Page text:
A few weeks ago, an ad appeared on VK, the biggest Russian social networking site. “Men, you have the opportunity to work for our homeland,” the first sentence reads. The salary: “50,000 rubles a month if you remain at headquarters in Russia; 80,000 rubles if you are sent abroad, plus bonuses.” That’s the equivalent of between 700 and 1,150 euros. The ad ends with the words: “Fight the good fight, soldiers of fortune.”
The man who published the ad calls himself Ilya Ivanov. His job is the recruiting of mercenaries. And there is much to suggest that Ivanov is keeping himself quite busy these days building up a private army. He is currently on the search for men who, in exchange for a salary, are willing to head for new battlefields in 2017 to implement Russia’s interests.
Ivanov isn’t the only person currently recruiting mercenaries, but he has significant experience in the role. Back in 2014, he sought men willing to fight in Syria. It was a time when the public didn’t yet know of the presence of Russian soldiers in Syria and his activities were illegal. Had he been prosecuted, he could have been sentenced to up to eight years in prison. But today, the situation has changed.
A Little Known Change in the Law
Two days before the new year, Vladimir Putting signed a legal amendment. The state-aligned media reported very little about the development and the foreign press hasn’t covered it at all yet. But it could have far-reaching consequences. The change was made to Law No. 53, pertaining to military conscription in Russia. Following the change, the law now states that anyone who has completed basic military service or is a reservist is to be considered a member of the Russian military if that person “prevents international terrorist activities outside the territory of the Russian Federation.”
Given that almost every man in Russia completes military service after finishing school, the new law pertains to almost all Russian men. If they fight against terrorists, they are now considered to be members of the military, even if they don’t officially belong to a unit of the Russian military under the control of the Defense Ministry. In other words: Law No. 53 permits the deployment of Russian mercenaries around the world and allows for augmenting the Russian military with private military firms. The law went into force on Jan. 9, 2017.
Blackwater was the best-known American mercenary firm, one which took care of several tasks, some of them criminal, for the U.S. military in, for example, Iraq. When the public learned of Blackwater’s activities, it triggered a debate around the world, including in Russia. In articles and TV segments, Russian state broadcaster RT wondered: “Private military contractors: new way of waging war?” Now that the issue has hit home, however, the major media in Russia have gone silent.
How does this newly legal mercenary business work? How do recruiters like Ivanov work? ZEIT ONLINE replied to Ivanov’s ad using the assumed identity of Pavel Nikulin. Nikulin is 27 years old, works as an electrician in Volgograd and conducted his basic military service in 2010 and 2011. He also obtained training as a tank mechanic specializing in the T-72 tank.
Interview with a Recruiter
Nikulin only exists through his virtual profile in the VK social networking site. This profile, Nikulin’s fictitious resume and several weeks of reporting were enough to learn the details of Russia’s new mercenary training program. Nikulin and Ivanov the recruiter wrote each other several messages and spoke on the phone twice.
Nikulin: Hello. This is Pavel. I’m calling about the advertisement.
Ivanov: Ah, of course, because of the job. Pavel, tell me, what is your citizenship?
Nikulin: I’m Russian.
Ivanov: Finally! Do you have a military ID? Do you have military training?
Nikulin: Yes. I’ve completed basic military service. Tank mechanic.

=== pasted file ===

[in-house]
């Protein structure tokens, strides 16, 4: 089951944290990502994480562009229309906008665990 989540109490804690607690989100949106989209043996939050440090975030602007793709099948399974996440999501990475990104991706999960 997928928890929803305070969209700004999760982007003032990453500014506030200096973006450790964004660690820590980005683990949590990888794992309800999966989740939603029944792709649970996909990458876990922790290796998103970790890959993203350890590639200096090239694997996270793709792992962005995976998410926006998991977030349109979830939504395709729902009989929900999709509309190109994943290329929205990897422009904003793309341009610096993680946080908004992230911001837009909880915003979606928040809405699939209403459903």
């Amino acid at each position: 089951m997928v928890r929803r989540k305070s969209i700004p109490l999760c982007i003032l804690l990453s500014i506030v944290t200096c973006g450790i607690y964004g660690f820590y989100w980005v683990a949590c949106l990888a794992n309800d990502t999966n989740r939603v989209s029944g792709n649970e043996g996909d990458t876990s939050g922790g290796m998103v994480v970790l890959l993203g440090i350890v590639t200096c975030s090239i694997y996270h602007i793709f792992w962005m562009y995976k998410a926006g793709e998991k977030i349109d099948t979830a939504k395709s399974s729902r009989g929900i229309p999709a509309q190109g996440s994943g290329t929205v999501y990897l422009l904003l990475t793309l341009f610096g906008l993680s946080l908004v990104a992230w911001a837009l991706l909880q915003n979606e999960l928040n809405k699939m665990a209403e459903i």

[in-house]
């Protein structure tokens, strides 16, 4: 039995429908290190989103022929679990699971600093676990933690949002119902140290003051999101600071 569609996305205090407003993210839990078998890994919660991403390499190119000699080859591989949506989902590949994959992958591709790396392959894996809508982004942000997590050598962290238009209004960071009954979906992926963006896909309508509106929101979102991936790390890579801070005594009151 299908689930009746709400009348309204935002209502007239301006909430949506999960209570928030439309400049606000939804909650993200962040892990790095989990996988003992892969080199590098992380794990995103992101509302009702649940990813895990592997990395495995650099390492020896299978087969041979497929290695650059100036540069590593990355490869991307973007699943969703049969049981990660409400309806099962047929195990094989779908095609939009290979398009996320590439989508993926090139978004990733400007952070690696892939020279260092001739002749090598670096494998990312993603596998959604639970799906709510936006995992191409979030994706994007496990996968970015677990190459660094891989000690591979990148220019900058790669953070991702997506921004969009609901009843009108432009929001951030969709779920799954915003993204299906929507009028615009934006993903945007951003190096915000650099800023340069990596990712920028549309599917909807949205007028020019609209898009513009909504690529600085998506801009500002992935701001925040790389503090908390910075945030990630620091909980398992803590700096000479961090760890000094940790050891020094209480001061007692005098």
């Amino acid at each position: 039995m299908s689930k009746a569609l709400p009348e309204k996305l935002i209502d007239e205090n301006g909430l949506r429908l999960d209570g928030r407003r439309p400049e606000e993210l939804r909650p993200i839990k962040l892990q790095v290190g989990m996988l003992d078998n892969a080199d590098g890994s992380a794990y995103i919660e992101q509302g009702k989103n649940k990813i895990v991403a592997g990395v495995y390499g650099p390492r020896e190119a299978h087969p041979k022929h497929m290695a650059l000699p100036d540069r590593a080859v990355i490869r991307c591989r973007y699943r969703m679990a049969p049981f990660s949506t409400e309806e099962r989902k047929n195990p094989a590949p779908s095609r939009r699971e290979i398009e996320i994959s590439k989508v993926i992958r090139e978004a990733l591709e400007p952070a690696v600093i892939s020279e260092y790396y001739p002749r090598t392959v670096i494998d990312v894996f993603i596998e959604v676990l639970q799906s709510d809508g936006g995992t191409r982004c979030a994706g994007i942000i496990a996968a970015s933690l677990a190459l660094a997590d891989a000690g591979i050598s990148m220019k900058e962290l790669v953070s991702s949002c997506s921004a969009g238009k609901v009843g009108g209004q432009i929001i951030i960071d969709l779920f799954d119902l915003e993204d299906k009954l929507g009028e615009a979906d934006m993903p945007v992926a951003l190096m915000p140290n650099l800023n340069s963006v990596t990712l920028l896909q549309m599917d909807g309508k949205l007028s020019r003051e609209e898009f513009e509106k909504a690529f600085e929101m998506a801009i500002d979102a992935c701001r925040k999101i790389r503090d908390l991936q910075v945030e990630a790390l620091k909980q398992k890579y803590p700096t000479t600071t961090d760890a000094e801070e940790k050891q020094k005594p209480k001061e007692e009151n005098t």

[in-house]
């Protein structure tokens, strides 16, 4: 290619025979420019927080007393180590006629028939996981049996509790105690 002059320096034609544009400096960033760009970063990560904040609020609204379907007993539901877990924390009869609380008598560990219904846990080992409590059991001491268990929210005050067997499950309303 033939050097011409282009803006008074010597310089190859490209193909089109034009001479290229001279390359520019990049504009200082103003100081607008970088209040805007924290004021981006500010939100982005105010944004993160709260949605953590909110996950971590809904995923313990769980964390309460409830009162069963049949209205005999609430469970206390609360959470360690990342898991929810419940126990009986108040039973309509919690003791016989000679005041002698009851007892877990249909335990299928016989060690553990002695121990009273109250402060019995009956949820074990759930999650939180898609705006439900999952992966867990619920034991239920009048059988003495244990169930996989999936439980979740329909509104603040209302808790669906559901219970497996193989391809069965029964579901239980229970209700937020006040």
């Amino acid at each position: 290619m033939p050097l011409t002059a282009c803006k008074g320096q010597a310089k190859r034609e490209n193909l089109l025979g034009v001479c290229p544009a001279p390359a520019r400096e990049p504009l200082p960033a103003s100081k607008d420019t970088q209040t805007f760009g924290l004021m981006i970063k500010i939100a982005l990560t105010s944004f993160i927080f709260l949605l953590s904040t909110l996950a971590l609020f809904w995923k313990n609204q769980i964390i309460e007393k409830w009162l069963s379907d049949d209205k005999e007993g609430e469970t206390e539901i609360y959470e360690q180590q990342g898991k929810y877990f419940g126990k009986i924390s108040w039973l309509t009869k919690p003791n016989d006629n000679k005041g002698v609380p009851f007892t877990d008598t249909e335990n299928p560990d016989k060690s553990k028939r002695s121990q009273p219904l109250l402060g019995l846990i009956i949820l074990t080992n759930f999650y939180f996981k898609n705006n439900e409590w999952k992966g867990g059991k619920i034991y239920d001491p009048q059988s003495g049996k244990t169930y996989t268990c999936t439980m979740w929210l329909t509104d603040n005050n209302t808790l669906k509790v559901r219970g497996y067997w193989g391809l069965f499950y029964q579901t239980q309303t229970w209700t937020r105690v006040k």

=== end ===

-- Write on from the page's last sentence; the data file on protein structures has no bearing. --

Ivanov: Excellent! Pavel, let me tell you what the deal is.
Ivanov says that tank mechanics are “urgently” needed at the moment, adding that he is also looking for doctors, well-trained radio operators and mine experts. Another priority is the enlistment of helicopter pilots, Ivanov says, adding that they tend to receive immediate job offers without complicated hiring procedures. All other applicants have to first pass an aptitude test.
It is impossible to determine with certainty whether Ilya Ivanov is the real name of the mercenary recruiter. But two additional sources confirmed to ZEIT ONLINE independently of each other that Ivanov had recruited them. Furthermore, ZEIT ONLINE sources were able to confirm the details provided by Ivanov regarding the recruitment process and the location where the mercenaries are trained.
Both the aptitude test and the training of the new mercenaries take place at a military base near Molkino, according to Ivanov. Molkino is a small town in southwestern Russia not far from Krasnodar. The Ukrainian city of Donetsk lies about 500 kilometers to the north while the beachside town of Sochi is 250 kilometers to the south. In 2015, the military training grounds at Molkino were fixed up and expanded and military equipment worth the equivalent of 715,000 euros was sent to the site. A brigade belonging to the special unit of the military secret service GRU is stationed at Molkino.
Russia’s best-known private security firms are Moran Security Group and RSB-Group. Similar to Academi, the successor to the American security firm Blackwater, these Russian companies offer a palette of services pertaining to security, military consulting, armed protection and site surveillance. Both Moran Security and the RSB-Group declined to confirm to ZEIT ONLINE that some of their employees take part in foreign conflicts as armed mercenaries. RSB-Group CEO Oleg Krinizyn did, however, tell the Russian newspaper Fontanka prior to the legal change that he would “be prepared to negotiate” were such tasks to be asked of his employees.
Dmitri Utkin and the Wagner Unit
A former employee of the security firm Moran Security Group later founded his own mercenary unit, which goes by the name of Wagner Unit. The man’s name is Dmitri Utkin. Early in his career, Utkin belonged to special units of the Russian military intelligence service before transferring to the Moran Security Group, as he told the German daily Die Welt, among other papers. Subsequent to being let go, he joined a unit of more than 250 men that operated in Syria in 2013. Afterward, he built up the Wagner Unit, which became active in eastern Ukraine and in Syria.